Eighty percent of people with mental illness are unemployed, a statistic that says more about the lack of support for this group of people than it does about the economy, according to a new study.
As in so many other areas of mental health, solutions to this problem exist, but simply aren't utilized, says Mary Giliberti, executive director of NAMI, the National Alliance on Mental Illness.
"These statistics paint a pretty bleak picture," she says. "We think we can do a lot better."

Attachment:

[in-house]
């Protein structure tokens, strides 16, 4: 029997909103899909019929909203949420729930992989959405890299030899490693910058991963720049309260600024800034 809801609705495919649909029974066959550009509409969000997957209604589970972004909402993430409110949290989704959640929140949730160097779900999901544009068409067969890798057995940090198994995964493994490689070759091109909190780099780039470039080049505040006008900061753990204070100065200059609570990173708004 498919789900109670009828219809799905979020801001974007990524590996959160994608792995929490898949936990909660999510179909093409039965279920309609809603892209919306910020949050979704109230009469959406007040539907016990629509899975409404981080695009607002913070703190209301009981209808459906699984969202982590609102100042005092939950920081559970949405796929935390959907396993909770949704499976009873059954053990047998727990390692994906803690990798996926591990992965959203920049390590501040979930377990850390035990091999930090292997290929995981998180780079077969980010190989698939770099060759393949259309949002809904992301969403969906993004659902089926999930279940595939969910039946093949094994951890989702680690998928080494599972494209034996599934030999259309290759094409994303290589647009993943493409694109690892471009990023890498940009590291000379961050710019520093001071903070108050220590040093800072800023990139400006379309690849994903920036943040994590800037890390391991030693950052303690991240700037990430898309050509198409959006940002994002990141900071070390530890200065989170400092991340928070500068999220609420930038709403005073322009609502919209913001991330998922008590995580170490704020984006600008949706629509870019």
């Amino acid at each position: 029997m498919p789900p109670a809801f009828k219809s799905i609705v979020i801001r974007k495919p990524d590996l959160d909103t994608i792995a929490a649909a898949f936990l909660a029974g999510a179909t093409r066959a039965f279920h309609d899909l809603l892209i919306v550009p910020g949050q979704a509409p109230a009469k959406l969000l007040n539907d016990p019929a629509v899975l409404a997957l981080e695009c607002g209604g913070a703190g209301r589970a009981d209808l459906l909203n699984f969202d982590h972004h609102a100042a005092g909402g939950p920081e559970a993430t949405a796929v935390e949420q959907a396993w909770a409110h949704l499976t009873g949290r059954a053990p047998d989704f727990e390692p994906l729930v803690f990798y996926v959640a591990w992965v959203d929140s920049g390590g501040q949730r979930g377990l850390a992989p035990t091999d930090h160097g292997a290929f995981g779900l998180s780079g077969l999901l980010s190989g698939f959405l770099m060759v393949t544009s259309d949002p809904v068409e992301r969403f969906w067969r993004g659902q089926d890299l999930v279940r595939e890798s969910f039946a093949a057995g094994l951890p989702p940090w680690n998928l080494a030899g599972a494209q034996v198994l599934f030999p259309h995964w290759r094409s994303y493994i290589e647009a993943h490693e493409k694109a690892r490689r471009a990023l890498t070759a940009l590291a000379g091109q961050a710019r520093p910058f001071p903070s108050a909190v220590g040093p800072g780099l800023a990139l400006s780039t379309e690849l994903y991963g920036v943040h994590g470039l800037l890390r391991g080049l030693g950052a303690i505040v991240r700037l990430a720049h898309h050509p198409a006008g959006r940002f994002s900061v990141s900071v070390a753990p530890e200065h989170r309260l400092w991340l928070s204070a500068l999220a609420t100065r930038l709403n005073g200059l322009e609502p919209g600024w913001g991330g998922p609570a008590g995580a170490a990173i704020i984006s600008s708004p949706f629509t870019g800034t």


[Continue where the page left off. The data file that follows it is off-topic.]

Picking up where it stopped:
About 60% of people with mental illness want to work. And two-thirds can successfully hold down a job, if they're given appropriate support, the report says. Yet fewer than 2% of people in the public mental health system receive this help, a cost-effective program called supported employment, which has been studied in 20 high-quality clinical trials over the past 25 years.